Navigation Links
Brain's 'Reward Chemical' May Help Spur Obesity
Date:10/25/2007

Fewer dopamine receptors on cells could prompt overeating, study suggests

THURSDAY, Oct. 25 (HealthDay News) -- A new study provides more evidence that dopamine -- a brain chemical associated with reward, pleasure, movement and motivation -- plays a role in obesity.

Researchers at the U.S. government's Brookhaven National Laboratory in Upton, N.Y., found that genetically obese rats have lower levels of dopamine D2 receptors on brain cells than lean rats. The study also found that restricting food intake can increase the number of D2 receptors on those cells.

"This research corroborates brain-imaging studies conducted at Brookhaven that found decreased levels of dopamine D2 receptors in obese people compared with normal-weight people," lead author and Brookhaven neuroscientist Panayotis (Peter) Thanos, said in a prepared statement.

"This study also provides further evidence for the interplay of genetic factors with the environment in the development of obesity in our society," he added.

It's not clear whether reduced dopamine D2 receptor levels are a cause or consequence of obesity, Thanos said. Overeating may cause a chronic reduction in receptor levels and, over the long term, contribute to obesity. However, genetically influenced low levels of D2 receptors may also cause obesity, because a person may overeat in an attempt to stimulate a "blunted" reward system.

In both cases, increasing dopamine D2 receptor levels by restricting food intake may prove an effective way of combating obesity, Thanos said.

"Consuming fewer calories is obviously important for people trying to lose weight, plus improving the brain's ability to respond to rewards other than food may help prevent overeating," Thanos noted.

The findings are available online and are expected to be published in an upcoming print issue of the journal Synapse.

More information

The U.S. Centers for Disease Control and Prevention has more about overweight/obesity.



-- Robert Preidt



SOURCE: Brookhaven National Laboratory, news release, Oct. 25, 2007


'/>"/>
Copyright©2007 ScoutNews,LLC.
All rights reserved

Related medicine news :

1. Genetic differences found between Male and Female brains
2. Babies Brains Are more Fragile
3. Fish eaters found to have sharper brains
4. Healthy Brains Depend Upon Survival Genes
5. Human neurons grown in the brains of mice
6. Hamsters Shows How Our Brains May Recognize Other Individuals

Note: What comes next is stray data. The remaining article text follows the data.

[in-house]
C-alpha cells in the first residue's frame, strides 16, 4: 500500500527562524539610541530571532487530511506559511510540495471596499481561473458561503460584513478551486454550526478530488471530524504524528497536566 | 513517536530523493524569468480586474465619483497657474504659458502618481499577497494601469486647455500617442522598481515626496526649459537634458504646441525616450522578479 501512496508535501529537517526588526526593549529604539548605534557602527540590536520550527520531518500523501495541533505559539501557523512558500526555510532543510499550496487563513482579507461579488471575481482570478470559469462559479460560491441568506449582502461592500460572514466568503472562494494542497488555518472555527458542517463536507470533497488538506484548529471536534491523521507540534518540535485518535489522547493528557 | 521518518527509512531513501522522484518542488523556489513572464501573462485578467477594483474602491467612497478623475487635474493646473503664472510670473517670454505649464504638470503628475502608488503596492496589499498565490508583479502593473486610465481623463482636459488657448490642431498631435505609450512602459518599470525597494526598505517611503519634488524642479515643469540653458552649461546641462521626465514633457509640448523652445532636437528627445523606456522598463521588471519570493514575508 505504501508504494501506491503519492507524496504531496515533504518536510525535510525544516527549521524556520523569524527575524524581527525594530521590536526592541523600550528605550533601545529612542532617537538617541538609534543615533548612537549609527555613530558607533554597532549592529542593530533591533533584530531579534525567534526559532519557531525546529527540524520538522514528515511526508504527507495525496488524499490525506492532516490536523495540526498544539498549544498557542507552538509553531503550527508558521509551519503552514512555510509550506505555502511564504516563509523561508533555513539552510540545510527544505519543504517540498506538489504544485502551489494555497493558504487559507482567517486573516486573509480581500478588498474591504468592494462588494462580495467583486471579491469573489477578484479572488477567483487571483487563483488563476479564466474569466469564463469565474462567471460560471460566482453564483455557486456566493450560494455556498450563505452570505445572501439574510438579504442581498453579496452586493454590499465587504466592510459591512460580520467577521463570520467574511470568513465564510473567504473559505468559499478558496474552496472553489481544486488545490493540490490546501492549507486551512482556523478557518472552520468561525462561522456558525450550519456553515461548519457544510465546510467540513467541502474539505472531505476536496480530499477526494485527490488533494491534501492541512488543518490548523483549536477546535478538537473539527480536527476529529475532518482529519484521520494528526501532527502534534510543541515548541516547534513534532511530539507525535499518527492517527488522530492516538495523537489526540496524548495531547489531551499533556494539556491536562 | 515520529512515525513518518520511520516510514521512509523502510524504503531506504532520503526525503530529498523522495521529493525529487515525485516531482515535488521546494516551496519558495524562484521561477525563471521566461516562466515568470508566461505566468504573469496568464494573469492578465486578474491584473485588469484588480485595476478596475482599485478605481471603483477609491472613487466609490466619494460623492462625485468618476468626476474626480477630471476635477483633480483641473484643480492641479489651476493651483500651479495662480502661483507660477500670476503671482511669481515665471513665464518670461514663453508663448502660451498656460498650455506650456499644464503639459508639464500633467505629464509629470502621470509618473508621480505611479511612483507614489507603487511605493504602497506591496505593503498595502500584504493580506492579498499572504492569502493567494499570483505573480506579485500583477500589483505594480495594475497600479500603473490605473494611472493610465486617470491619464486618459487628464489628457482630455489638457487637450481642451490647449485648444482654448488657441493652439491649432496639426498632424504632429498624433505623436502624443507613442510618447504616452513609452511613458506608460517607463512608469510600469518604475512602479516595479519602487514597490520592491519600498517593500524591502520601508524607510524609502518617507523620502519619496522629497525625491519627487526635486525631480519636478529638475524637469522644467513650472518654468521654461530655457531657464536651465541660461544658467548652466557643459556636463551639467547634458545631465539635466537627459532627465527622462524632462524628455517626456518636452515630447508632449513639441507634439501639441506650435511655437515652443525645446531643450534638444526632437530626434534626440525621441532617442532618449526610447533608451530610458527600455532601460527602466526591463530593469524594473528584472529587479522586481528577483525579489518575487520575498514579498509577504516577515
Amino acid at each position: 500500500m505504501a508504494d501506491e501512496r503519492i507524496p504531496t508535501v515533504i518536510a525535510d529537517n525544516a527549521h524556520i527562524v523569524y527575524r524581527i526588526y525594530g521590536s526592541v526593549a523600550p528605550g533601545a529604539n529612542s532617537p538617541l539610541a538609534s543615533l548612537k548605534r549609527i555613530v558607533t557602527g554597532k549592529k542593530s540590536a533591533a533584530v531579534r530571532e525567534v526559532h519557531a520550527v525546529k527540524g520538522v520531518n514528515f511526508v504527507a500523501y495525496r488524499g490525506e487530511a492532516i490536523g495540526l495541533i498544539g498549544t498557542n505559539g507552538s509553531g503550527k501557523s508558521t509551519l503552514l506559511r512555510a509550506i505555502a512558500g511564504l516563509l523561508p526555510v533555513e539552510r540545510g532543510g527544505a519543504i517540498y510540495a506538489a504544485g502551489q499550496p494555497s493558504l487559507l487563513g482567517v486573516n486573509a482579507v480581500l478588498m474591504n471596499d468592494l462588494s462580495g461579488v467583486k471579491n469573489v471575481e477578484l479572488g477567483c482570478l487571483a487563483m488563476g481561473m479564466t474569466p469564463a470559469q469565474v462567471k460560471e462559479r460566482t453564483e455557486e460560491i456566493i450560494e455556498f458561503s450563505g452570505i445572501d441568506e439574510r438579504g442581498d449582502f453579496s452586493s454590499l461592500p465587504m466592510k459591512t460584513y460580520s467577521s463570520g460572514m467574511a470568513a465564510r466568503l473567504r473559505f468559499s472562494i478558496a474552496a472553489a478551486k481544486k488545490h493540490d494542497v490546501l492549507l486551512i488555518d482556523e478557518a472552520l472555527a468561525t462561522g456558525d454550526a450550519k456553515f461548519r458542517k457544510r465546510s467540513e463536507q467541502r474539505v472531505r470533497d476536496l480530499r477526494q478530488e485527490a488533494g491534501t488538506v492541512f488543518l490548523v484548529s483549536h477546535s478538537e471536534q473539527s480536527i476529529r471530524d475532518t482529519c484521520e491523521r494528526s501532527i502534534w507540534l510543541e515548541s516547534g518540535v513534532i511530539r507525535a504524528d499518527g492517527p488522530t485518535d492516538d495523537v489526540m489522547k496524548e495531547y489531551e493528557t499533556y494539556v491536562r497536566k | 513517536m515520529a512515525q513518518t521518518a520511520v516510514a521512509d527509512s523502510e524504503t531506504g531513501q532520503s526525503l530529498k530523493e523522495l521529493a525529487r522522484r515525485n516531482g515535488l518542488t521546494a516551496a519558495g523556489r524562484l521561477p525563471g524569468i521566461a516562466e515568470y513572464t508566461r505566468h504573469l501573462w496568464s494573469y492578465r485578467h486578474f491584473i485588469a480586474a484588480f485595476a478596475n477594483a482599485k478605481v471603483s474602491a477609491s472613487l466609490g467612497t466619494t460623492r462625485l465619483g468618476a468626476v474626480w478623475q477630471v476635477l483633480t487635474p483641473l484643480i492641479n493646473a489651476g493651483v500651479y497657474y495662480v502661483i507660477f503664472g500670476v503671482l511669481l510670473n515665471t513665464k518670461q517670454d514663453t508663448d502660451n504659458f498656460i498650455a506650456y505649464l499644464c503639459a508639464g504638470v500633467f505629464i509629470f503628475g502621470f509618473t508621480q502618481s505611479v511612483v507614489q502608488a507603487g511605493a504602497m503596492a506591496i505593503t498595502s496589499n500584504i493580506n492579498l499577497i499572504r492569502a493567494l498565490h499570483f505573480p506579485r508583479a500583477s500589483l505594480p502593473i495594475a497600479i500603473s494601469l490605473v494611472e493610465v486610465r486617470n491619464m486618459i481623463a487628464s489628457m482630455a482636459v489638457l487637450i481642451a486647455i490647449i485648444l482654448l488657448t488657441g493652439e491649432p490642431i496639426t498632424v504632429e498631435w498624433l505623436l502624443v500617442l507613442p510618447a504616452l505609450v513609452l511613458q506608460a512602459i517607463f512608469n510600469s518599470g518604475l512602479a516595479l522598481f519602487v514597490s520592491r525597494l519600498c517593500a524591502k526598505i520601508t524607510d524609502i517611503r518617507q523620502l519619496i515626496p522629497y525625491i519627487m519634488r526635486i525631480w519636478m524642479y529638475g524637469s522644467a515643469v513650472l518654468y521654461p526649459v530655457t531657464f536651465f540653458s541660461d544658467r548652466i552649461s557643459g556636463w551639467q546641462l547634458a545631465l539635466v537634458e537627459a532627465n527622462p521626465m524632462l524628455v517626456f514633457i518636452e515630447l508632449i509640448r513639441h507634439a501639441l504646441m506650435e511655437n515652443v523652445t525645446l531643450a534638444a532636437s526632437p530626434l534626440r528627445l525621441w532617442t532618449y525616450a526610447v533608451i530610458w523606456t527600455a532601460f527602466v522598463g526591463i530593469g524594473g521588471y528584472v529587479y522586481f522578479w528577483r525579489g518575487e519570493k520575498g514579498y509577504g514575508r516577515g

7. Brainstorming session for Bihar legislators on AIDS
8. Structural Abnormalities in Brains of William Syndrome Patients
9. Perception Stabilized – Thanks to Your Brains
10. Brain-child of Natus Medical, “Cool Cap”, Protects Brains of Babies Born With HE
11. Severe PTSD Damages Childrens Brains: Study
Post Your Comments:
*Name:
*Comment:
*Email:
(Date:1/19/2017)... ... January 19, 2017 , ... Aerolib ... system for Clinical and Regulatory education for Physicians, Physician Advisors, Case managers, ... education methodology of Disease Specific Documentation Improvement. , The Aerolib Learning Management ...
(Date:1/19/2017)... ... ... cold weather here, many people will have to clear snow with snow blowers or shovels ... but they can be dangerous when used incorrectly. That’s why Amica Insurance is ... of snow blowers:, , When removing wet snow or debris from ...
(Date:1/19/2017)... ... January 19, 2017 , ... WhoHaha , a digital media company ... Heart Association (AHA) to produce a three-part video series that uses humor to highlight ... of the launch of AHA’s Healthy For Good™ movement, which is designed to inspire ...
(Date:1/19/2017)... Park City, Utah (PRWEB) , ... January 19, ... ... Sundance Film Festival in a medical capacity this year. Drs. Alexander Paziotopoulos, Andrew ... Lounge to provide a condensed version of the clinic’s leading recovery program. ...
(Date:1/19/2017)... ... January 19, 2017 , ... ... provided a new $11,250,000 senior credit facility to Sunrise, Florida-based Management Health Systems, ... were used to facilitate a recapitalization of MedPro led by Harren Equity Partners. ...
Breaking Medicine News(10 mins):
(Date:1/19/2017)... CLEVELAND , Jan. 18, 2017  ViewRay, ... the world,s first and only clinical MRI-guided radiation ... gross proceeds of approximately $26.1 million through a ... Puissance Capital Management led the financing and was ... OrbiMed Advisors, LLC and Kearny Venture Partners, and ...
(Date:1/19/2017)... ALAMEDA, Calif. , Jan. 18, 2017 /PRNewswire/ ... (MPI) solutions has entered into an agreement with ... for the Momentum MPI imaging system based on ... VivoQuant will be distributed as a complete MPI ... to enable quantitative nanoparticle or cell imaging in ...
(Date:1/19/2017)... , Jan. 18, 2017 The drug delivery ... by 2021 from USD 1,179.20 billion in 2016, at ... Increasing prevalence of chronic diseases, increasing demand for biologics, ... driving the growth of this market. Whereas, self-administration & ... drugs offer significant growth opportunities for players operating in ...
Breaking Medicine Technology: